Q: Let me throw this one out to you. The highest compliment my college students can offer regarding a play is that it’s relatable. It speaks to them by addressing lives like their own. A TV sitcom is relatable, but not Hamlet.
A: The adjective “relatable” has had several related senses since it first appeared in English nearly 400 years ago. The latest, the one favored by your students, showed up half a century ago. Here’s the story.
The adjective originally meant capable of being told or suitable for telling, according to the Oxford English Dictionary. The earliest OED example, which uses the term negatively to mean inexpressible, is from the first English prose romance written by a woman, The Countesse of Mountgomeries Urania (1621), by Lady Mary Wroth:
“Ah sweet Philistella, had you seene the vn-relatable exquisitenesse of his youth, none could haue blam’d me, but euen chid me, for not instantly yeelding my passions wholly to his will; but proud ambition, and gay flatterie made me differ and loue your brother.” We’ve expanded the citation to give our readers a better feeling for Urania. A prose romance, as you know, is an early form of the novel, sometimes referred to as a proto-novel.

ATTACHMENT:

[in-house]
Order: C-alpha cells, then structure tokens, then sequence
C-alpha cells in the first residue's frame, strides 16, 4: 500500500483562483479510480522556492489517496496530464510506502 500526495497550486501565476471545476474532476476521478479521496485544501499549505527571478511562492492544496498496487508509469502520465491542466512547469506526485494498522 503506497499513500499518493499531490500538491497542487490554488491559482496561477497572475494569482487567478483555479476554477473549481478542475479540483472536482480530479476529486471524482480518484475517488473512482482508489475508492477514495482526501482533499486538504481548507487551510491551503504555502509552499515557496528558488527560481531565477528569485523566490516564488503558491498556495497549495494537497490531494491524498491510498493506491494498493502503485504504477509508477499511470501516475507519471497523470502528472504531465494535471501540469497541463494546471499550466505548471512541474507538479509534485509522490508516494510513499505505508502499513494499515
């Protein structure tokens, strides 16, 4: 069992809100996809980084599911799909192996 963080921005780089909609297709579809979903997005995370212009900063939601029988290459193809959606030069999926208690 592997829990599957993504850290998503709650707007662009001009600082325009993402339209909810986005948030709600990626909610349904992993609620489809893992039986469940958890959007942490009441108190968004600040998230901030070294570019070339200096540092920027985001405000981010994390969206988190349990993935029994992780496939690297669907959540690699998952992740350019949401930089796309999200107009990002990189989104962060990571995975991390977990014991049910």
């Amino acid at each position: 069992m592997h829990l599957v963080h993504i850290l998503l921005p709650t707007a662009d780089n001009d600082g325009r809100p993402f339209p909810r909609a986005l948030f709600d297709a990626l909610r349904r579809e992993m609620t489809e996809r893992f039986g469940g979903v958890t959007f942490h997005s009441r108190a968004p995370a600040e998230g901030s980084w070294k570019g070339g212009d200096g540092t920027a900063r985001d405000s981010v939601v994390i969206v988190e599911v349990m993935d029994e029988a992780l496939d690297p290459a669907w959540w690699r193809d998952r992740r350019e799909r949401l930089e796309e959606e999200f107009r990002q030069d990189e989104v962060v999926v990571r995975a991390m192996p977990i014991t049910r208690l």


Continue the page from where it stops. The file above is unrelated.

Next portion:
In the 19th century, the adjective came to mean capable of being related to something or brought into relation with it. The first OED example is from The Science of Knowledge, Adolph Ernst Kroeger’s translation of the work of the German philosopher Johann Gottlieb Fichte: “It is also an act of the Ego, and, hence, relatable to the Ego.”
The sense of “relatable” you’re asking about (approachable because of similarities to one’s own life) showed up in the mid-20th century. The earliest OED example refers to teachers that students can identify with:
“The research indicated that boys saw teachers as more directive, while girls saw them as more ‘relatable.’ ” (From a 1965 issue of the journal Theory Into Practice.)
The next citation refers to shopping-mall reenactments of a television show, The Newlywed Game: “It’s relatable humor, the kind that takes place in every home.” (The Washington Post, Oct. 19, 1981.)
The latest Oxford example is from the New York Times Magazine, March 4, 2007: “This is what’s going on in sex and in college right now, and these are real people, and you’re more relatable if you’re a real person.” (The reference is to the models in Boink, a defunct college sex magazine.)